As a result, there is a clear difference in Japan between the value of land and the value of the property that sits on it. Like in other countries, the price of land in Japan reflects local economic strength and access to amenities and jobs. But unlike the UK, in Japan, the value of houses declines as they get older, because it so easy to supply new homes. Reflecting this, the property tax valuation of Japanese homes also declines over time, increasing the incentive for local government to build new homes to fund public services.

Japan shows how political choices cause Britain’s housing shortage

Of course, the planning system is not the only thing which is different. One factor is that the politics of housing are rather distinct – for instance, green belts around Tokyo in 1946 and 1956 failed because they were so unpopular with residents and local government.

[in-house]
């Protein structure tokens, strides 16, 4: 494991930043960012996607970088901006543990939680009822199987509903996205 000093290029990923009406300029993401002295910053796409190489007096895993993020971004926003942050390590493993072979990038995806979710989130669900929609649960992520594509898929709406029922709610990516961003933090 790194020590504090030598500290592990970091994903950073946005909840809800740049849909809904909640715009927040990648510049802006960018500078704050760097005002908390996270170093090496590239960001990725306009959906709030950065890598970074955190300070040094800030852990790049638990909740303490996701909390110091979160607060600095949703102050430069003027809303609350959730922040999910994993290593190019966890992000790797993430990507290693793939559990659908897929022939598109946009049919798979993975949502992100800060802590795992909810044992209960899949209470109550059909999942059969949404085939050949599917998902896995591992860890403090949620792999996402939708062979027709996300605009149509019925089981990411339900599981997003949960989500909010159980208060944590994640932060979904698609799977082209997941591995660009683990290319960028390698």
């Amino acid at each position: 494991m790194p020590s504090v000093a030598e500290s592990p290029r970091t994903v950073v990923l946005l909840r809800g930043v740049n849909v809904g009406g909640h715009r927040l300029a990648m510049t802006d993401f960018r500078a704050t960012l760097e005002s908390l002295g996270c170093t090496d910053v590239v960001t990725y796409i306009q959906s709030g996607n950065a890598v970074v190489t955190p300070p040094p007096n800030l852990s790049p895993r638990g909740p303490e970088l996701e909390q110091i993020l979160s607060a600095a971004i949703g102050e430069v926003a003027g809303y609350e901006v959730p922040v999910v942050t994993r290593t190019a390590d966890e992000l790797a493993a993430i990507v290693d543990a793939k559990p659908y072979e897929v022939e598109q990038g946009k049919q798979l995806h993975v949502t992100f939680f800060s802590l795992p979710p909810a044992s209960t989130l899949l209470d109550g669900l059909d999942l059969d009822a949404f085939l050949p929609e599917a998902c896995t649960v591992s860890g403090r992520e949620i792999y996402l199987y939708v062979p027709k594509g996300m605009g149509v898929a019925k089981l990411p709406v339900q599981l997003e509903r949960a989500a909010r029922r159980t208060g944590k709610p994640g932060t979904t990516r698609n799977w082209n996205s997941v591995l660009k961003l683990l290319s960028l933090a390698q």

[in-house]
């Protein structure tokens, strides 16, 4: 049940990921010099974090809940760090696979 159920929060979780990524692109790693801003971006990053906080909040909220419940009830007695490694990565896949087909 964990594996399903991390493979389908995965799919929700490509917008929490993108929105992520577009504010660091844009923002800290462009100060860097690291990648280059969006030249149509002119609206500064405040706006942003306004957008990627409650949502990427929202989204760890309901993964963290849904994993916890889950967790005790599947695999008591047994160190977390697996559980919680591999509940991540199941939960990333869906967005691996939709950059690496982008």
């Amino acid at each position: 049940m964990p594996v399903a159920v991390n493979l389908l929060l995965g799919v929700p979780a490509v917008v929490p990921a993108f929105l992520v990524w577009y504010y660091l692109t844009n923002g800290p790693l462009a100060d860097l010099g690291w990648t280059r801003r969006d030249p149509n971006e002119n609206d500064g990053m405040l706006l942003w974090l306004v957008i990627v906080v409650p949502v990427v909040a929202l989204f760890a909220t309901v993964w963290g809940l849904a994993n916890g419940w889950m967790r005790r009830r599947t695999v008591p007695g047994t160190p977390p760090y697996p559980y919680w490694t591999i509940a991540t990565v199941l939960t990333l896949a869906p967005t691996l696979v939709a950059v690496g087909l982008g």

But what Japan’s inexpensive homes and its alternative policy approach prove is that the housing shortage in British cities is not inevitable. Housing does not have to be expensive in prosperous cities. The housing shortage is something we have chosen to experience and can choose to change if we want to. If Tokyo managed to reform its green belt, twice, why can’t London or Cambridge?

We may not want to copy-paste everything about Japanese housing into UK policy. We may, for instance, choose a larger role for social housing, or slightly stronger heritage conservation. But for national and local policymakers trying to end the housing shortage, understanding Japan’s experience is essential if we want housing to be inexpensive for everyone.

Anthony Breach is an economic analyst at the Centre for Cities, on whose blog this post first appeared.

 
 
 
 

A new wave of remote workers could bring lasting change to pricey rental markets

There’s a wide world of speculation about the long-lasting changes to real estate caused by the coronavirus. (Valery Hache/AFP via Getty Images)